It's the same thing now, I guess. I yearn for my unique talents to be noticed, I crave recognition and respect, but in my heart of hearts I harbor the "I'm just not good enough" enemy. So, to make good on an intention to break out and be my own best friend. Here is a brief selection of the playful product of my Winter hibernation period, so far. Just like a Pisces - going in all directions at once.

Bear Family - Water Color Sketch

Catch the Mood Collage

Joyous Dancers Collage

Red '40s Cloche Crochet



"Scrap Bag" - purse made from remnants


Smartphone Mittens




 
 

Tuesday, January 15, 2013

The Big Chill




It’s a greyed out Tuesday. Although my husband (the truly magnanimous dog-walker in the family) tells me that it’s not so cold, just wet and foggy outside, somehow no matter how many layers I layer on, I cannot seem to warm up my extremities. Perhaps it has something to do with the presence of illness and death hanging just as heavy and pervasive around me as the fog.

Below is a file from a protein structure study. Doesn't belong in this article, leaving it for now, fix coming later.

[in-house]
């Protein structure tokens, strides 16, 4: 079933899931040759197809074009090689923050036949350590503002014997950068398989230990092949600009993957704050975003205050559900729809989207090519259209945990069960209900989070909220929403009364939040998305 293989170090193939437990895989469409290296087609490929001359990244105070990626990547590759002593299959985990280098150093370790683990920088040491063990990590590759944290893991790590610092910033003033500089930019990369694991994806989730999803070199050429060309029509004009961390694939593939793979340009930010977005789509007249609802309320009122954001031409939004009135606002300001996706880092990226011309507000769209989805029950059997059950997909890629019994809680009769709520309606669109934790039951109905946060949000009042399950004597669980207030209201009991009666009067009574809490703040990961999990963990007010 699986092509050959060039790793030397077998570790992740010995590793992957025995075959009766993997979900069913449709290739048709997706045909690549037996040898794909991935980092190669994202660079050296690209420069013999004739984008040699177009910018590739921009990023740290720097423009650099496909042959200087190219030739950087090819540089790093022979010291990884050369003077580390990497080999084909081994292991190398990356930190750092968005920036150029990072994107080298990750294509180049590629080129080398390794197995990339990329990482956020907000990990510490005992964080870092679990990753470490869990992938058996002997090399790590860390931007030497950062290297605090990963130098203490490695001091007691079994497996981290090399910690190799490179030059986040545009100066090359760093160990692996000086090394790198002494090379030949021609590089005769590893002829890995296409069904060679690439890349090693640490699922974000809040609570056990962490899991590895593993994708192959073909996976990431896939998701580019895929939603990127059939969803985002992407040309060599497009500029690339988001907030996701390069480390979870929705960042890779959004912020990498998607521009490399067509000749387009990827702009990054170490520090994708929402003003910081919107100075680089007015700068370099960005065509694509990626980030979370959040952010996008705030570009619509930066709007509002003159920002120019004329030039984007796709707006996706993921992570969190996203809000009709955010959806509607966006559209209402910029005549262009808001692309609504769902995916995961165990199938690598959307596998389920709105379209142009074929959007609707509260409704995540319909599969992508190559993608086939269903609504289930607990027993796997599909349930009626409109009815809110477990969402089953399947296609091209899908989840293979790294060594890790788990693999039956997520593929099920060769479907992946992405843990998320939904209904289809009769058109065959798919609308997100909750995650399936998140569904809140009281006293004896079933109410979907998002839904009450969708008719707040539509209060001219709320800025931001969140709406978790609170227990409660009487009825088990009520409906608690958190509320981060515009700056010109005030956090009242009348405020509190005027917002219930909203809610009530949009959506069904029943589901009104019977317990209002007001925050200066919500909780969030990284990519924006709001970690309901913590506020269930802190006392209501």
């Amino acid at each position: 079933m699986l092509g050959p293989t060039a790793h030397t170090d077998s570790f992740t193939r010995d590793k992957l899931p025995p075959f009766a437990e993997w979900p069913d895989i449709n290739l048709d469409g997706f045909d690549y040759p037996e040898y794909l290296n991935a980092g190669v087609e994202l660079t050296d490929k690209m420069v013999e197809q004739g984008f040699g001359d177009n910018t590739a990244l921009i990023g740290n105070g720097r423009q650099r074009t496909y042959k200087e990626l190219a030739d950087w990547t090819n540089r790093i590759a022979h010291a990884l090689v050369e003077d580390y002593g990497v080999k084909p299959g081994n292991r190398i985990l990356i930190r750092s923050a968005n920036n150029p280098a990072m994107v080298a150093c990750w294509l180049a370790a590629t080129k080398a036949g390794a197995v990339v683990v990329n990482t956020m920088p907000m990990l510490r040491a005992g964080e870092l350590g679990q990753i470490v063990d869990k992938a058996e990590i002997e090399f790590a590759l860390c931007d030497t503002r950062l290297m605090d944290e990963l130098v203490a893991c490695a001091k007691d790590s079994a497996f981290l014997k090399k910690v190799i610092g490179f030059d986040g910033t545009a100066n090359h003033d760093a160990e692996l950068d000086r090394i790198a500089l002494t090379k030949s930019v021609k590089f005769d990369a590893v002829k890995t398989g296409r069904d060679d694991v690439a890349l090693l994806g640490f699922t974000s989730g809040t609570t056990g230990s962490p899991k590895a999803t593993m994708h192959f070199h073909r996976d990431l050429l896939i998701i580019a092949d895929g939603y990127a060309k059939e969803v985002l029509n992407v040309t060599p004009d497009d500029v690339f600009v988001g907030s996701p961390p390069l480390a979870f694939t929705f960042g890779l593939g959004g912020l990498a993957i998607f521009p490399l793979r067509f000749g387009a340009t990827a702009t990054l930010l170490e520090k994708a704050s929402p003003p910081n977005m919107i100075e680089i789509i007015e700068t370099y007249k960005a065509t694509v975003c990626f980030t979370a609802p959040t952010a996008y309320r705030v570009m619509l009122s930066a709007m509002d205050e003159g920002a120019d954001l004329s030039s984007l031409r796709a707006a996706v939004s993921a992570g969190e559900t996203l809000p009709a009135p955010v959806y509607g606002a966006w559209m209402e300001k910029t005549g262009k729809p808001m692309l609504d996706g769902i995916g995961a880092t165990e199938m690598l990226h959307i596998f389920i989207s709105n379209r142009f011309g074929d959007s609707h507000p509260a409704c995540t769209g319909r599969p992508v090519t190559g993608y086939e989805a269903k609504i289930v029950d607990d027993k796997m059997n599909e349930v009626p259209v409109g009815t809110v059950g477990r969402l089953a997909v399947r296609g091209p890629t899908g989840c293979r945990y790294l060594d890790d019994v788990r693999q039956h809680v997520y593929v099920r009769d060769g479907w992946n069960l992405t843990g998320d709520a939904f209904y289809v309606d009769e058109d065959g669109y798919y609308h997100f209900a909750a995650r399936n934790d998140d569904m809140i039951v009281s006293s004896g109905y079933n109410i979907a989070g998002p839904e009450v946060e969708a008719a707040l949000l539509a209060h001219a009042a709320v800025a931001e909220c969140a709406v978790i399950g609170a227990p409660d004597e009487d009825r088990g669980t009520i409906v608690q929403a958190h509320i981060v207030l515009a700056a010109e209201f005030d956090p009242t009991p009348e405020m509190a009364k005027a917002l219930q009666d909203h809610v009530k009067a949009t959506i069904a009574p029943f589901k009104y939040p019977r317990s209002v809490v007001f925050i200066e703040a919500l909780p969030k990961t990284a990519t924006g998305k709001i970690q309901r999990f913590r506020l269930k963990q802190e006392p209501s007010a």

Last Friday, on the second anniversary of my own Dad’s death, my cousin Carol died. She has been released from the unbelievably upbeat struggle she waged against Cancer over the past two years and the pain she endured during the last months and weeks. Of course we must agree that this transition is a blessing for her. But her death leaves a pain in my heart and lays a fog on my brain. Carol - one of a pair of twins; one of three sisters, an amazing wife, mother, grandmother, friend, educator, community servant…. I know the same trite labels can be attached to so many, and I assure you that the fullness and commitment that Carol brought to her everyday actions and relationships cannot be expressed by any common adjective or simple noun.